We will be exploring groundwater and clearing up some of the misconceptions people have about groundwater and how it flows. For example, it is best not to envision groundwater as underground lakes and streams (which only occasionally exist in caves). Instead, think of groundwater slowly seeping from one minuscule pore in the rock to another. Have you ever been to the beach and dug a hole, only to have it fill with water from the base? If so, you had reached the water table, the boundary between the unsaturated and saturated zones. Rocks and soil just beneath the land’s surface are part of the unsaturated zone, and pore spaces in them are filled with air. Once the water table is reached, then rocks and soil pore spaces are filled with water, in the saturated zone.
The water table is said to mimic topography, in that it generally lies near the surface of the ground (often tens of feet below the surface, though this can vary greatly with location). The water table rises with hills and sinks with valleys, often discharging into streams. The water table receives additional inputs as rainfall infiltrates into the ground (this is called recharge). Its position is dynamic; during droughts the water table lowers and during wet times, it rises.
Two important properties of groundwater that influence its availability and movement are porosity and permeability. Porosity refers to the open or void space within the rock. It is expressed as a percentage of the volume of open space compared to the total rock volume. Porosity will vary with rock type. Many rocks with tight interlocking crystals (such as igneous and metamorphic rocks) will have low porosity since they lack open space. Sedimentary rocks formed from well-sorted sediment tend to have high porosity because of the abundant spaces between the grains that compose them. To imagine this, envision a room filled from floor to ceiling with basketballs (similar to a rock composed completely of sand grains). Now add water to the room. The room will be able to hold a good deal of water, since the basketballs don’t pack tightly due to their shape. That would be an example of high porosity.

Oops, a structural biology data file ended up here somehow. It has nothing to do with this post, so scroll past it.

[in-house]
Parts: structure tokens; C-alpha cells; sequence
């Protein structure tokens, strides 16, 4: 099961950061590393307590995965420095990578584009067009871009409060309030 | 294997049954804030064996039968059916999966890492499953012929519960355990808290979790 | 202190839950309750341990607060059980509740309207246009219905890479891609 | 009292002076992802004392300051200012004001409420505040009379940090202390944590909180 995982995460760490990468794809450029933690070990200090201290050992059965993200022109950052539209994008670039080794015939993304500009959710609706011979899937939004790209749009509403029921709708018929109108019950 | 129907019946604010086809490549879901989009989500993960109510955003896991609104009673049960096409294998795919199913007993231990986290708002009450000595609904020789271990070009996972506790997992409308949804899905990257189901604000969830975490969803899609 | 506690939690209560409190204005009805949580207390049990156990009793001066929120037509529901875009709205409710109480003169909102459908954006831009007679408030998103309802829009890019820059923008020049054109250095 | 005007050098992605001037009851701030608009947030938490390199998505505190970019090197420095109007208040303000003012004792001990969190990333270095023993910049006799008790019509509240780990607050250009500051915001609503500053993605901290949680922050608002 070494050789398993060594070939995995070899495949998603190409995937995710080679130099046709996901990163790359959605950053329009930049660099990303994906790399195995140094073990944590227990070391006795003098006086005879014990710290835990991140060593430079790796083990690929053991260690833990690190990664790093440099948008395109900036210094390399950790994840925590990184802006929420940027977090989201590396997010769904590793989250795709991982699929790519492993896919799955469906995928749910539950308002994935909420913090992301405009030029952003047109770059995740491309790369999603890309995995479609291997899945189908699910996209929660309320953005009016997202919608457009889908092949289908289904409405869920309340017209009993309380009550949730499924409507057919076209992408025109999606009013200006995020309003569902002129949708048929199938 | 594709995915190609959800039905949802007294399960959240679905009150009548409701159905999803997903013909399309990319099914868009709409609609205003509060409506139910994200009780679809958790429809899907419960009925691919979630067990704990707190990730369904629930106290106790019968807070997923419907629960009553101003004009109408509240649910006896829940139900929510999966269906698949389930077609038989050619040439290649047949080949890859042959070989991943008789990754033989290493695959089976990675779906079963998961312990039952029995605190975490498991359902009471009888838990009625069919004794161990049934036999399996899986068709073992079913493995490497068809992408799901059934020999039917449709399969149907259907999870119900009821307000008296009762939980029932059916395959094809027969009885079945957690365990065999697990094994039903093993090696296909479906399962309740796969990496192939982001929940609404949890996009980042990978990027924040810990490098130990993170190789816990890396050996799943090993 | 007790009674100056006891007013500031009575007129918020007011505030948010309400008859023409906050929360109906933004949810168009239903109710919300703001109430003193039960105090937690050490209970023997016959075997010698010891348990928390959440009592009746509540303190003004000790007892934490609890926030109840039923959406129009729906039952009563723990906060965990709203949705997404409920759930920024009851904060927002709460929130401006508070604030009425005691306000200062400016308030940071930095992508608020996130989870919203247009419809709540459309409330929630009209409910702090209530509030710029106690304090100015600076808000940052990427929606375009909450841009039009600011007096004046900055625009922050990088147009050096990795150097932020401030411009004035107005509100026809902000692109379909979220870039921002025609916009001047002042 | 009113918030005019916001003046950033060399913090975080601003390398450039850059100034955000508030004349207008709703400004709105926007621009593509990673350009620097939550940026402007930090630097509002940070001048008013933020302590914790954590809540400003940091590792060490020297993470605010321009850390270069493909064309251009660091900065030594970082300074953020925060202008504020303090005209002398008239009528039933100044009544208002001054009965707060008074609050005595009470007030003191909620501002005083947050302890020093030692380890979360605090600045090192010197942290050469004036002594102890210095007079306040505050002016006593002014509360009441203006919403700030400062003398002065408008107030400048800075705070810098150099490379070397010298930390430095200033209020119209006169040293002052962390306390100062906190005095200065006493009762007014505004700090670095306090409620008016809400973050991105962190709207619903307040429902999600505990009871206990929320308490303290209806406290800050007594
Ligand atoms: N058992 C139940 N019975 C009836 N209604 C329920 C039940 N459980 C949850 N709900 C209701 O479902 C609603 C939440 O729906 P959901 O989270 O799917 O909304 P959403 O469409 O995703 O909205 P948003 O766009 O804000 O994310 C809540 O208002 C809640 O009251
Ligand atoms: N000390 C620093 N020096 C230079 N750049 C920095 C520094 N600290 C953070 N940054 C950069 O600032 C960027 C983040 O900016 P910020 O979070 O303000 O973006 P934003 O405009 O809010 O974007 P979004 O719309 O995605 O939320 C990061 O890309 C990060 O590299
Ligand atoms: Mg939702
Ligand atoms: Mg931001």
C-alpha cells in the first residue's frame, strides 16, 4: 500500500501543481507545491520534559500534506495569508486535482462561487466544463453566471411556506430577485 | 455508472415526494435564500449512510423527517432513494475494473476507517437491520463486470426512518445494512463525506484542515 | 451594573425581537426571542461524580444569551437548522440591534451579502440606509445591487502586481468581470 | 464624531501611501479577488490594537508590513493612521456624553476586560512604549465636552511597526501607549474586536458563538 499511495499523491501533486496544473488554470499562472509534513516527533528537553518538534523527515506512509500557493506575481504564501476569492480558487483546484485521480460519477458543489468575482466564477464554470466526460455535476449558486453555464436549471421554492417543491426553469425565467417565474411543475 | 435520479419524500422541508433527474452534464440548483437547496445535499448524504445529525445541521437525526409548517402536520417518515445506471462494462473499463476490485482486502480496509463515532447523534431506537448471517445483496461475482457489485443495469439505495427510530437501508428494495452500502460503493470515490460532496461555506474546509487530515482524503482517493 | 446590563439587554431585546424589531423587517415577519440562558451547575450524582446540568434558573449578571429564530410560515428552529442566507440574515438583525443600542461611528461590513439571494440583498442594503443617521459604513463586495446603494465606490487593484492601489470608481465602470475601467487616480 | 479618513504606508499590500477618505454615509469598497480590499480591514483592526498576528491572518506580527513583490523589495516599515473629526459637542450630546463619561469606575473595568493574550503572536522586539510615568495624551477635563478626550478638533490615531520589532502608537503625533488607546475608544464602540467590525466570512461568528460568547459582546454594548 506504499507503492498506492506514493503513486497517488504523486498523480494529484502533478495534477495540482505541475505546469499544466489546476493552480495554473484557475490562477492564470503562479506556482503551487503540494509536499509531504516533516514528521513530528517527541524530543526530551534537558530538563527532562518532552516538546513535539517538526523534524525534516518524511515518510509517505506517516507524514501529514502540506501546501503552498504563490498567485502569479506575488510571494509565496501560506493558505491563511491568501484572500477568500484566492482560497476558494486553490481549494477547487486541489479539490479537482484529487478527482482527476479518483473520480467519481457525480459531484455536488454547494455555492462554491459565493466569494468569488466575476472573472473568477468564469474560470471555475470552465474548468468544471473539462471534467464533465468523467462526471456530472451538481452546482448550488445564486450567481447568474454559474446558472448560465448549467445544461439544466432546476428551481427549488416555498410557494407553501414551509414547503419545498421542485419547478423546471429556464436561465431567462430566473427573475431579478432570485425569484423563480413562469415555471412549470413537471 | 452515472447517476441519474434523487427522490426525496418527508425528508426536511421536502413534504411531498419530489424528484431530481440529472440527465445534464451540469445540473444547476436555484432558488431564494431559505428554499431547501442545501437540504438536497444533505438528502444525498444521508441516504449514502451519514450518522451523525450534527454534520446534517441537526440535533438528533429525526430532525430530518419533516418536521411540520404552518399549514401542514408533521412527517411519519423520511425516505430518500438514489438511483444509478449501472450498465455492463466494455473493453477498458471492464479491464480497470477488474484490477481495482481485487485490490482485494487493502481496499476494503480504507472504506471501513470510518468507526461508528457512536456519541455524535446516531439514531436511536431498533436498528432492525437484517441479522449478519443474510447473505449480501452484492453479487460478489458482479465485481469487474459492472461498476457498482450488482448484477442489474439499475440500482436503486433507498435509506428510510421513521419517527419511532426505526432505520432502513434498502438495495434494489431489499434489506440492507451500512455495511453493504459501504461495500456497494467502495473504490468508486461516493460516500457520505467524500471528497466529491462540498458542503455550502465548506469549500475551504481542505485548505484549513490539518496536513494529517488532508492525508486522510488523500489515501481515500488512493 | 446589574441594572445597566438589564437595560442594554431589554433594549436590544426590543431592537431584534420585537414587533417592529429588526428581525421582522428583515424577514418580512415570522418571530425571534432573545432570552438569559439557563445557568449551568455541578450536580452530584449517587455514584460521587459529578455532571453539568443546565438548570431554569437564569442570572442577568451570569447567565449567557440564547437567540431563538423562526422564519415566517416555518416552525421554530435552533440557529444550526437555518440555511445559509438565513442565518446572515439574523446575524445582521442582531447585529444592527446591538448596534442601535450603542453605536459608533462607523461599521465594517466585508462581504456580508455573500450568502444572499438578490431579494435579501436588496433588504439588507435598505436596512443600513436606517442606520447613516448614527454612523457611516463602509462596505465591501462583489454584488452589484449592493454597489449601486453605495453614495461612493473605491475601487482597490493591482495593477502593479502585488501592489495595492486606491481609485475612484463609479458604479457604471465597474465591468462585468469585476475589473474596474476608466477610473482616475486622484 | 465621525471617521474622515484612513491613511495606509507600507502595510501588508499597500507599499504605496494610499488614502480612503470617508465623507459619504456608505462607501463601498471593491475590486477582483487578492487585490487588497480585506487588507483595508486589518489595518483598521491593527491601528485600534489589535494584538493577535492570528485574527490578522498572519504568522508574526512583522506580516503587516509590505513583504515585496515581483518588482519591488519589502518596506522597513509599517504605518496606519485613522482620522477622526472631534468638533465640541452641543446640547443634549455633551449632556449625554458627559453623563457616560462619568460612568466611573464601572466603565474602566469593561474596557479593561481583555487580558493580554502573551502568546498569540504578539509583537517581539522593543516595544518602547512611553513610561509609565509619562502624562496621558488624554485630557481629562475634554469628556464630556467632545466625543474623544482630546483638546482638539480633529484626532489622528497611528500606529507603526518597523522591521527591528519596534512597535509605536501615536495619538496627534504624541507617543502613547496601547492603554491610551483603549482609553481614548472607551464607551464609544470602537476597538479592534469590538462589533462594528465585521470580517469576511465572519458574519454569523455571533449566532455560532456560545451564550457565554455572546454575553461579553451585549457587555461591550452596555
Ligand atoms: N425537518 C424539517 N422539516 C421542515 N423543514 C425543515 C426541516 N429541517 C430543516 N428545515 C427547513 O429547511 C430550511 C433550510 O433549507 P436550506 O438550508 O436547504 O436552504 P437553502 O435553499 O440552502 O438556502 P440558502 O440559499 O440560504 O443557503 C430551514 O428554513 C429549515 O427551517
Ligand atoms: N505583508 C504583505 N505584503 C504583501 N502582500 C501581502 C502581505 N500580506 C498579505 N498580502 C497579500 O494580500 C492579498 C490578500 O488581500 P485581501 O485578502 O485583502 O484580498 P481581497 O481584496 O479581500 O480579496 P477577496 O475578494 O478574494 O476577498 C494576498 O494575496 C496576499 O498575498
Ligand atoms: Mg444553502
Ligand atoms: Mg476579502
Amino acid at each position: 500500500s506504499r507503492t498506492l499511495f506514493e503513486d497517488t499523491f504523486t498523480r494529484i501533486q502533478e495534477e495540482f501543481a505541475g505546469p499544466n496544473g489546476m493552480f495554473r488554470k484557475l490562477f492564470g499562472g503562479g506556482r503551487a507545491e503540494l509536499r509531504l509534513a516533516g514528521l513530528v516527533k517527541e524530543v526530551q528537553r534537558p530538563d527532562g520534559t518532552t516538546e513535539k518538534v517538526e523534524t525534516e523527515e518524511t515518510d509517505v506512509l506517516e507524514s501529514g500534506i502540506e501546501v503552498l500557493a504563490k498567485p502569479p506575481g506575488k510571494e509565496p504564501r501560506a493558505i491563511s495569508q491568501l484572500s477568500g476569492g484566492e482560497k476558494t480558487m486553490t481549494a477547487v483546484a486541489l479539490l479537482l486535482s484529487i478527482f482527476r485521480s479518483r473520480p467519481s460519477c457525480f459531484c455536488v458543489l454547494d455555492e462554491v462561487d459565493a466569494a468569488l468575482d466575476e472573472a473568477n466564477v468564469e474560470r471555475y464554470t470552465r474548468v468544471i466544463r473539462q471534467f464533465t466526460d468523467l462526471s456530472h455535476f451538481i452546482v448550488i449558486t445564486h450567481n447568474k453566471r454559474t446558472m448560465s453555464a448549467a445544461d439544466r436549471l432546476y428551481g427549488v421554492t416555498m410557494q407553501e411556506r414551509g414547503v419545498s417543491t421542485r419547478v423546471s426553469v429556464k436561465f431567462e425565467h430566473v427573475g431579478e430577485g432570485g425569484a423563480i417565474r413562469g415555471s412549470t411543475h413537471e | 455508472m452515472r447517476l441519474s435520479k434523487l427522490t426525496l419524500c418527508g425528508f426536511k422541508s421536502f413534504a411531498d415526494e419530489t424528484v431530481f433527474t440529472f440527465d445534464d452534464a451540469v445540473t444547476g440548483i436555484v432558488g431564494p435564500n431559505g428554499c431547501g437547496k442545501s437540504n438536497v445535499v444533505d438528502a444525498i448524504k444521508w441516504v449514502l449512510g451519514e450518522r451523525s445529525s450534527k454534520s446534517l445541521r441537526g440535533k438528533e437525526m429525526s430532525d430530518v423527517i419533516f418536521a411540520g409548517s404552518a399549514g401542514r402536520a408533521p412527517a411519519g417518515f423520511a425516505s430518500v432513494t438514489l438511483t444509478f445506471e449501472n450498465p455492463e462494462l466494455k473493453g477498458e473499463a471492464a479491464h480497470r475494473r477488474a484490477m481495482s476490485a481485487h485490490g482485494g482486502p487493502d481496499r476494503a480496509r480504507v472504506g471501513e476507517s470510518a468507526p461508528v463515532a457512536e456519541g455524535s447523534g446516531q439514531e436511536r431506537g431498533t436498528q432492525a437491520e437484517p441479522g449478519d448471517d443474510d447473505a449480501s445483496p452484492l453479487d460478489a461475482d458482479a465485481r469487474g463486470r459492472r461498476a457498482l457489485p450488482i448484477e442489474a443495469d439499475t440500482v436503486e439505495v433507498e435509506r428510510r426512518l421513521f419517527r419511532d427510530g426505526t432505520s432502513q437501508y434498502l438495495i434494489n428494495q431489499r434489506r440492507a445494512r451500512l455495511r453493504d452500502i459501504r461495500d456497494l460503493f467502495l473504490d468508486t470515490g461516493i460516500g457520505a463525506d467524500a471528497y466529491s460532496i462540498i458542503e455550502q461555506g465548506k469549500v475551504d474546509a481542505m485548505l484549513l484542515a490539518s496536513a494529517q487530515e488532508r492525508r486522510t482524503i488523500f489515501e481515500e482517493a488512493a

Permeability refers to the ability of a geologic material to transport fluids. It depends upon the porosity within the rock, but also on the size of the open space and how interconnected those open spaces are. Even though a material is porous, if the open spaces aren’t connected, water won’t flow through it. Rocks that are permeable make good aquifers— geologic units that are able to yield significant water. Sedimentary rocks such as sandstone and limestone are good aquifers. Rocks that are impermeable make confining layers and prevent the flow of water. Examples of confining layers would be sedimentary rocks like shale (made from tiny clay and silt grains) or un-fractured igneous or metamorphic rock. In an unconfined aquifer, the top of the aquifer is the water table.
Groundwater generally flows from areas of higher elevation to lower elevation in the shallow subsurface. Note the flow paths in the figure above. Approximately 20% of the water used in the United States is groundwater, and this water has the potential to become contaminated, mostly from sewage, land fills, industry, and agriculture. The movement of groundwater helps spread the pollutants, making containment a challenge.
At the completion of this module you will be able to:
- Explain the concepts of porosity and permeability and the importance of these to groundwater storage and movement.